Are You Aging Too Fast?

Odds are you look and feel younger than your mother did at the same age. But you could probably be doing even better

by Meryl Davids Landau
face of woman on hourglass body illustration image
Photograph: The Heads of State

It’s a fact of aging: The immune system tends to become less effective at fending off disease, says Moreno. Your arsenal, in effect, becomes smaller: You produce fewer antibodies, natural killer cells and white blood cells, especially a type known as T cells that protect you from bacteria, viruses and cancer cells. But, says Moreno, you can bolster your system by following a healthy diet, one packed with nutrientrich fruits, vegetables and lean protein; getting enough sleep; and trying to reduce stress.

More suggestions:

A regular mindfulness-meditation routine may help you sail through cold and flu season without much—or even any—sniffling, according to a study in the Annals of Family Medicine that tracked upper respiratory infections among a group of healthy middle-aged adults for eight months after they had undergone training in the technique. Compared with a control group, those who meditated caught fewer respiratory-tract infections, and when they did get ill, their symptoms were 60 percent milder and lasted for 43 percent less time. Plus, they had fewer sick days.

You can find a training program in mindfulness meditation near you at Or read Real Happiness: The Power of Meditation—A 28-Day Program, by Sharon Salzberg.

Eat less   
A small study done at the Jean Mayer USDA Human Nutrition Research Center on Aging at Tufts University found that cutting calories by either 10 percent or 30 percent over a six-month period helped a group of overweight adults drop pounds and improve the functioning of their T cells. The improvements were greatest for those who reduced their eating the most.

Take up laughter yoga   
Laughing has been shown to boost your immune functions. Moreno recommends getting your healthy quota of chuckles by taking up laughter yoga, a combination of movement and laughter developed in 1995 by a Mumbai physician named Madan Kataria. At social clubs (find one at led by volunteers, participants clap, dance and do improv-like exercises, which generally lead to laughter. If this sounds too weird, you can also seek out guffaws by watching YouTube, Moreno suggests.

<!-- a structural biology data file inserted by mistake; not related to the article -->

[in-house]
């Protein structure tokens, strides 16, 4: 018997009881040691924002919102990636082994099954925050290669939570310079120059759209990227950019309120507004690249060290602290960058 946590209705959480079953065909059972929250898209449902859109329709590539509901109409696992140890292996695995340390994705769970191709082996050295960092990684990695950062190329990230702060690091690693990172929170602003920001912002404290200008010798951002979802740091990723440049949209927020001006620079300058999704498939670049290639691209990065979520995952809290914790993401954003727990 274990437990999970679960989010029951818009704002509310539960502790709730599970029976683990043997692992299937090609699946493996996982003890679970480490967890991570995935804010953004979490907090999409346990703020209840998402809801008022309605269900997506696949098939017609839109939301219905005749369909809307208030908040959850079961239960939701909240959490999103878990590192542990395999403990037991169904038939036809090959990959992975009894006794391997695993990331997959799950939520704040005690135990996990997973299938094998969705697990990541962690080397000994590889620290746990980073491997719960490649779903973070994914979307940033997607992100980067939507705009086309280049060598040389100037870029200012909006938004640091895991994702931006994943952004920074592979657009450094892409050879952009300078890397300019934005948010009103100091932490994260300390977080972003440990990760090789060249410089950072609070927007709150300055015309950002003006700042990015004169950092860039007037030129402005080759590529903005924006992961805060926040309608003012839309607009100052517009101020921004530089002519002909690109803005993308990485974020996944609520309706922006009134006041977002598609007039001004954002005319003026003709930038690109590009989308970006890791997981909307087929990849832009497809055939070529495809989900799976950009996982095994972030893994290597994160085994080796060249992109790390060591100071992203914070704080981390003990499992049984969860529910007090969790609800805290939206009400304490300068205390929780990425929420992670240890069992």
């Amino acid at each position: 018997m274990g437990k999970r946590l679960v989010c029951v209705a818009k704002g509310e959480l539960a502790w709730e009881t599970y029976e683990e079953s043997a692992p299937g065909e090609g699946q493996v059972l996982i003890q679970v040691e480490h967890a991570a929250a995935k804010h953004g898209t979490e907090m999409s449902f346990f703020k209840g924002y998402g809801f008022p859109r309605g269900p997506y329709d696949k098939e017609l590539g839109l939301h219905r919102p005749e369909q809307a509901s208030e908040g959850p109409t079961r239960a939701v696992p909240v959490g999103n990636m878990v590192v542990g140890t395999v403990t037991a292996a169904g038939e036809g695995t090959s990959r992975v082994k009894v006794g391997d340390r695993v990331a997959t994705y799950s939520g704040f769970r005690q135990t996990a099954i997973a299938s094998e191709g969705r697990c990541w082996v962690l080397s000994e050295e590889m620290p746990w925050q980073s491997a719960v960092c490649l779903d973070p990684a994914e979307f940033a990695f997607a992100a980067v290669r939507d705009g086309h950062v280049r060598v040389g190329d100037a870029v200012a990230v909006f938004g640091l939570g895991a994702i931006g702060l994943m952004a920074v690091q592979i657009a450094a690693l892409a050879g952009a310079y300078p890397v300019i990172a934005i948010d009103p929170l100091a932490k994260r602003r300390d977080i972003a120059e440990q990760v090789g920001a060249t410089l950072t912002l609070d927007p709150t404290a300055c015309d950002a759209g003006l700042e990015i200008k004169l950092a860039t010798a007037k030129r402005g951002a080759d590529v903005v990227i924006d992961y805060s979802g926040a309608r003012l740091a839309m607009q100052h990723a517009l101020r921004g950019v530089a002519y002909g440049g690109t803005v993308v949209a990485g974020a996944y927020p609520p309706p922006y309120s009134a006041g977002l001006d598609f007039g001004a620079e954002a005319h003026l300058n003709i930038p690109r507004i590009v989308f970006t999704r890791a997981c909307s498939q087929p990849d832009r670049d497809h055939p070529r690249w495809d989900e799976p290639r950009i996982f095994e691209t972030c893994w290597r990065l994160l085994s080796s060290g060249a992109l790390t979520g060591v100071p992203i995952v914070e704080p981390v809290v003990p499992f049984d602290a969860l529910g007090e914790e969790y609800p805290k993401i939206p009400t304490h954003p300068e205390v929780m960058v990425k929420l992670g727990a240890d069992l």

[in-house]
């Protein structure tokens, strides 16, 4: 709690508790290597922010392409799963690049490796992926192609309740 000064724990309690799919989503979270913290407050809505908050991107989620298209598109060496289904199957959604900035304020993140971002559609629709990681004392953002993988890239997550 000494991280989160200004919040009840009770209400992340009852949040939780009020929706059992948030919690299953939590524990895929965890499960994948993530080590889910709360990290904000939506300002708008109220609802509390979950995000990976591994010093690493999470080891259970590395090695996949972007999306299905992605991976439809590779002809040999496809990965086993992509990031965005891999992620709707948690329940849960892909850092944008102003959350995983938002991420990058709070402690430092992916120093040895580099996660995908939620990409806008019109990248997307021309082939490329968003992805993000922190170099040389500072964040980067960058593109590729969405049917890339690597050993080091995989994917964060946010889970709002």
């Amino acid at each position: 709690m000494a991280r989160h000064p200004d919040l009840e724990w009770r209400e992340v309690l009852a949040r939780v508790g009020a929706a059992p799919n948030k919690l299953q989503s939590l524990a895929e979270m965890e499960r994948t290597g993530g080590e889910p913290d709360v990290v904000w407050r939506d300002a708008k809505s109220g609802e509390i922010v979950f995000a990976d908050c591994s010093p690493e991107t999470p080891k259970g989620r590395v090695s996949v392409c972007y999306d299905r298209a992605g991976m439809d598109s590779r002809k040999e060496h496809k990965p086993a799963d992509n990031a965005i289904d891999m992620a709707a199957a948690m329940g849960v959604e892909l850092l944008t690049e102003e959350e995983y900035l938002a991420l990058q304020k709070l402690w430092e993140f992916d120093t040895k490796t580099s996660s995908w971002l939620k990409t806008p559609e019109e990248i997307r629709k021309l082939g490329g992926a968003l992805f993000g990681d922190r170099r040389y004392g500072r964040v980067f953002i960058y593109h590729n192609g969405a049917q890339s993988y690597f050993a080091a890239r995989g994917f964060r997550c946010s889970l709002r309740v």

Quiz 4: Your Lungs

1. When you climb stairs or run for a bus, do you feel more winded than you might have a few years ago?

A) No

B) Yes

The concern isn’t so much what you can do now as how much you have slipped from your previous perch, says the Cleveland Clinic’s Bohdan Pichurko. The good news: Everyone has plenty of spare capacity, so lung function has to drop pretty far before you’re in trouble.

2. Which phrase better describes where you live?

A) A quiet, hardly traveled street

B) A road with heavy traffic

Swedish researchers discovered that people whose homes are closer than 300 feet to a road where an average of 10 or more cars pass each minute are more likely to develop allergic asthma. While they can’t be absolutely certain that car exhaust brings on the asthma, other studies have found similar correlations, notes study coauthor Anna Lindgren, MD.

3. In the past 15 years, you have smoked cigarettes:

A) Never or almost never

B) Anywhere from a single cigarette a day to several packs a day

The more you smoke, the greater the chance you have of dying from lung cancer. But even light puffing, which is on the rise in this country, poses serious risks. According to one review, women ages 35 to 49 who smoke one to four cigarettes a day have quintuple the risk of developing lung cancer that nonsmokers have.

4. Think back to your last cold. your accompanying cough:

A) Stopped completely within a month

B) Remained after a month

First published in the December 2012/January 2013 issue

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